Sunday, May 20, 2007

2007-05-20 Magistrate Judge's eDiscovery Rulings Subject To Abuse of Discretion Standard

Which means, of course that a District Judge will (at least in the Southern and Eastern District of New York) accord substantial deference to an eDiscovery ruling.

From the May 15, 2007 Eastern District decision in Curto v. Medical World Communications, Inc. Slip Copy, 2007 WL 1452106 (E.D.N.Y. 2007).

"This Court reviews a magistrate judge's decision regarding non-dispositive pretrial matters under a “clearly erroneous or contrary to law” standard. See 28 U.S.C. § 636(b)(1)(A); Fed.R.Civ.P. 72(a). Discovery matters are generally considered non-dispositive of litigation. See Thomas E. Hoar, Inc. v. Sara Lee Corp., 900 F.2d 522, 525 (2d Cir.1990).

An order is “clearly erroneous” only if a reviewing court, considering the entirety of the evidence, “ ‘is left with the definite and firm conviction that a mistake has been committed’ “; an order is “contrary to law” when it “fails to apply or misapplies relevant statutes, case law, or rules of procedure.' “ EEOC v. First Wireless Group, Inc., 225 F.R.D. 404, 405 (E.D.N.Y.2004) (quoting Weiss v. La Suisse, 161 F.Supp.2d 305, 320-21 (S.D.N.Y.2001)). This standard is “highly deferential,” “imposes a heavy burden on the objecting party,” and “only permits reversal where the magistrate judge abused his discretion.” Mitchell v. Century 21 Rustic Realty, 233 F.Supp.2d 418, 430 (E.D.N.Y.2002). Because it is clear that a magistrate judge is best qualified to “judge the entire atmosphere of the discovery process,” Bogan v. Northwestern Mut. Life Ins. Co., 144 F.R.D. 51, 53 (S.D.N.Y.1992), his discovery-related rulings are entitled to substantial deference. See Nikkal Indus., Ltd. v. Salton, Inc., 689 F.Supp. 187, 189 (S.D.N.Y.1988) ( “Consistently, it has been held that a magistrate's report resolving a discovery discourse between litigants should be afforded substantial deference and be overturned only if found to be an abuse of discretion.”)."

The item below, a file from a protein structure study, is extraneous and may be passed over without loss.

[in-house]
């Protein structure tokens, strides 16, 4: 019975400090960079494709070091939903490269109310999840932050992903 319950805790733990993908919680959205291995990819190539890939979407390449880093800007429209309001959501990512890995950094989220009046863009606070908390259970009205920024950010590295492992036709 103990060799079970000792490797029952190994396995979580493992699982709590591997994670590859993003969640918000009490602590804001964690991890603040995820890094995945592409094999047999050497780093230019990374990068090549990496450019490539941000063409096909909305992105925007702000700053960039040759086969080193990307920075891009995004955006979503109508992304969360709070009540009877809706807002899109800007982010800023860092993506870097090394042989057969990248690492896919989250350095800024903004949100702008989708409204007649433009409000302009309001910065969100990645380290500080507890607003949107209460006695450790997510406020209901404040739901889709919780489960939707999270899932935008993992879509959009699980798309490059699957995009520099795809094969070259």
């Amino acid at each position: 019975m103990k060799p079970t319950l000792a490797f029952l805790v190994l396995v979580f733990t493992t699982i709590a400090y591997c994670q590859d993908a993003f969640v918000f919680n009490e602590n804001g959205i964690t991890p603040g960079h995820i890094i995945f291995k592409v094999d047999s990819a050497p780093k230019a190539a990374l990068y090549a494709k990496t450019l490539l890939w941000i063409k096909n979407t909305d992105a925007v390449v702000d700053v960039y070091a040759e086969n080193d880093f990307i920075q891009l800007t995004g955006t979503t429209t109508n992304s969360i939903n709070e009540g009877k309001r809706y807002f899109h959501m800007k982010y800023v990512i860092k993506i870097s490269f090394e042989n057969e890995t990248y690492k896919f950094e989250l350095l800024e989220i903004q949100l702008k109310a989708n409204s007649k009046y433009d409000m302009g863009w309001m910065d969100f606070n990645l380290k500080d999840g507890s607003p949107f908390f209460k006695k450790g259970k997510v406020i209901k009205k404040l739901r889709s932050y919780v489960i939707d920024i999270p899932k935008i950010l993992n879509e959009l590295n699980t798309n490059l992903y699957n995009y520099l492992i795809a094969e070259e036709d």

2007-05-20 Electronic Discovery Requests - Be Very Careful What You Ask For...And How You Ask For It

Just because you ask for electronically stored information, does not mean the producing party must produce the information requested in electronic format.

In Pace v. International Mill Service, Inc. Slip Copy, 2007 WL 1385385 (N.D.Ind. 2007), the Court denied a motion to compel, holding that "[Plaintiff's] assumption that Rule 34 can be read to provide a general standard for electronic documents, without reference to his specific request, is incorrect. The Court reasoned that so long as the production is "reasonably usable" it complies with discovery rules.

The Court then offers a wonderful gotcha issued in Northern Crossarm Company, Inc. v. Chemical Specialities, Inc., 2004 WL 635606 (W.D.Wis.2004) in which it notes with approval that Court's observation that “First, plaintiff did not specifically request production of the e-mail in electronic format, it simply asked for production of documents, adopting the definition in Rule 34(a). This certainly entitled plaintiff to disclosure of the information stored electronically, but it did not require production in electronic format.”

Moral: Competency competency check: Just because you make an Fed. R. Civ. P. Rule 34 Request does not mean that you will get electronically stored information in the manner in which it is stored. Stripped electronic information, by way of .pdf or .tiff format may, absent a specific request (and be ready understand how to defend that request) suffice.